Cat6 Training Camp: Day 2

[photo caption] Branson, MO: Not nearly as sweet as it looks in this picture. (photo courtesy the State of Missouri)

What is your first clue that it's going to be a crappy ride?

Is it:
1) Within the first two miles you blow out your rear tube.
2) Within the first six miles your riding partner blows his left crank off his bike, causing the bolt to skid across the road and hide in some tall weeds, causing us about ten minutes of search time.
3) When you get to a confusing fork in the road, you stop in to a gas station to ask directions and they give you the wrong answer.
4) When part of your ride route includes the "Hillbilly Capital of the World" -- Branson, MO.
5) When you crack on a hill at mile 40.
6) When going up a hill at mile 50 you blow out your rear tube again.
7) When trying to nurse a sick bike back to HQ, the tube loses pressure for the third time.
8) When your partner has to ride up the road 15 miles to fetch the car while you have to walk to a gas station at the intersection of US 65 and MO Hwy 176.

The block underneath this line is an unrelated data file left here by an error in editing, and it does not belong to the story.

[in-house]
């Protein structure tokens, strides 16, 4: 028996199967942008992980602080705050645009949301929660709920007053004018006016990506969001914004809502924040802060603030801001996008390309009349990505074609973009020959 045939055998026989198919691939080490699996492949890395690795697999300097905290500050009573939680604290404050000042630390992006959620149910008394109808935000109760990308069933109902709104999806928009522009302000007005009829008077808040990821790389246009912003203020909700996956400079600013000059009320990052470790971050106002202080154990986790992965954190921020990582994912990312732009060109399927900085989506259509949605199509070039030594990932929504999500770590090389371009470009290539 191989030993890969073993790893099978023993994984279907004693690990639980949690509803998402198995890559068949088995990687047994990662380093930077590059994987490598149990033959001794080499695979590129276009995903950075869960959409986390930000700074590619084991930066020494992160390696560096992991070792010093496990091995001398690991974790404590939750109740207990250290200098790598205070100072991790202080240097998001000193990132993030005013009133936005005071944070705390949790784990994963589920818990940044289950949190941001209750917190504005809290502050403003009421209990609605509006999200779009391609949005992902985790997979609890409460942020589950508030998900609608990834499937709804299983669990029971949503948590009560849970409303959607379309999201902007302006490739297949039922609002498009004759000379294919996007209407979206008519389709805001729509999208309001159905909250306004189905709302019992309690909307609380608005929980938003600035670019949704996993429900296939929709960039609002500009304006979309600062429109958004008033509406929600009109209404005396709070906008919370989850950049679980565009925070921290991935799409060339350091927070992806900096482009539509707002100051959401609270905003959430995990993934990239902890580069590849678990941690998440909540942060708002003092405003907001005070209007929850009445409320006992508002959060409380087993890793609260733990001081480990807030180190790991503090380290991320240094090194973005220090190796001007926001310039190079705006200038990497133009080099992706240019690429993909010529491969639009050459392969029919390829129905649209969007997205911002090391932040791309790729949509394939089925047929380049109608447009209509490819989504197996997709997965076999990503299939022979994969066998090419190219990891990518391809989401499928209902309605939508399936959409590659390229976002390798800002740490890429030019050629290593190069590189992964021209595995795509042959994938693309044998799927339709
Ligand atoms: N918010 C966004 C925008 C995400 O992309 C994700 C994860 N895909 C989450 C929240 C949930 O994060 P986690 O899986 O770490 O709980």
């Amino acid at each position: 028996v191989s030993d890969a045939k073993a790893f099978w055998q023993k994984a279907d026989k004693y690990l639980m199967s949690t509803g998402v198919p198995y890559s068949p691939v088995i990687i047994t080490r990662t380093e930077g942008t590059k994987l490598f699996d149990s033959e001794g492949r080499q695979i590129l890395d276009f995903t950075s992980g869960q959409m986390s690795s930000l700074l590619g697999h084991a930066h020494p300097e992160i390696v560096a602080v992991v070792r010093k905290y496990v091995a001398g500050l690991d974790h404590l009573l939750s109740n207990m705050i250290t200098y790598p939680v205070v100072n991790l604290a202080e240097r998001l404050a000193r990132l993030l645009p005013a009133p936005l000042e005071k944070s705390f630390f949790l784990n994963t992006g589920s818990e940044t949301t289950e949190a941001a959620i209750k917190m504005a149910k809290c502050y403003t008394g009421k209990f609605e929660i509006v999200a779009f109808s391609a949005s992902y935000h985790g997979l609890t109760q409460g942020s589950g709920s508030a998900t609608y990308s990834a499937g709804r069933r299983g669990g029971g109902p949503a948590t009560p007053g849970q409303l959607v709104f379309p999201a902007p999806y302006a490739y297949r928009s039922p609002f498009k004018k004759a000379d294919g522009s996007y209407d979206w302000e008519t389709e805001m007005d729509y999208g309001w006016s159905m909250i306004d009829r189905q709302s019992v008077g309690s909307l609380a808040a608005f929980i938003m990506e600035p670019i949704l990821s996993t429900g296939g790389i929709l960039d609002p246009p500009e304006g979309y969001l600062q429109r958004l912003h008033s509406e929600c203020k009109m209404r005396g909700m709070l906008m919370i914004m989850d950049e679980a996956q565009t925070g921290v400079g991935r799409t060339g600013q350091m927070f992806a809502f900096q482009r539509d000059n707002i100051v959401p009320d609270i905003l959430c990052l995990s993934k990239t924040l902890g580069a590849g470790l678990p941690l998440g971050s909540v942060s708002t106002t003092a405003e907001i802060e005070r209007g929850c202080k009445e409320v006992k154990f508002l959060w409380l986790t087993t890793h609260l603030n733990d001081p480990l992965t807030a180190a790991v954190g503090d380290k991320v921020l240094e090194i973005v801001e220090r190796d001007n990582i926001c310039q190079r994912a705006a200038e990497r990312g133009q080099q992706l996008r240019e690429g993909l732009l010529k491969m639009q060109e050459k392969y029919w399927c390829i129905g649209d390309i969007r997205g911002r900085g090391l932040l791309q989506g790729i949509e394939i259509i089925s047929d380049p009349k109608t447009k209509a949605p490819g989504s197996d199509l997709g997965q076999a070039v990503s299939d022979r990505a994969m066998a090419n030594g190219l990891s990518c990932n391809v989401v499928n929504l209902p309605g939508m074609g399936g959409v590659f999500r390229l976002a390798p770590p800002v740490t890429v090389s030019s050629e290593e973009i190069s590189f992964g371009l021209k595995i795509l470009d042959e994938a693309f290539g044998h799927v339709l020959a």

9) When there ends up being no gas station at 65 and 176.
10) When you end up walking your bike for two hours over five miles in a direction your riding partner doesn't think you'll go, leaving you stranded out in the middle of nowhere in the cold with no cell phone or hooch.

And this morning my legs hurt. I can't tell if it's the 131.9 miles of hill riding I've done in two days or the five mile walk in cycling shoes last night.

I'm going to hang out in the hot tub for a little while this morning. Get ahold of my soigneur if you need me.

Thursday, March 23, 2006

Cat6 Training Camp: Day 1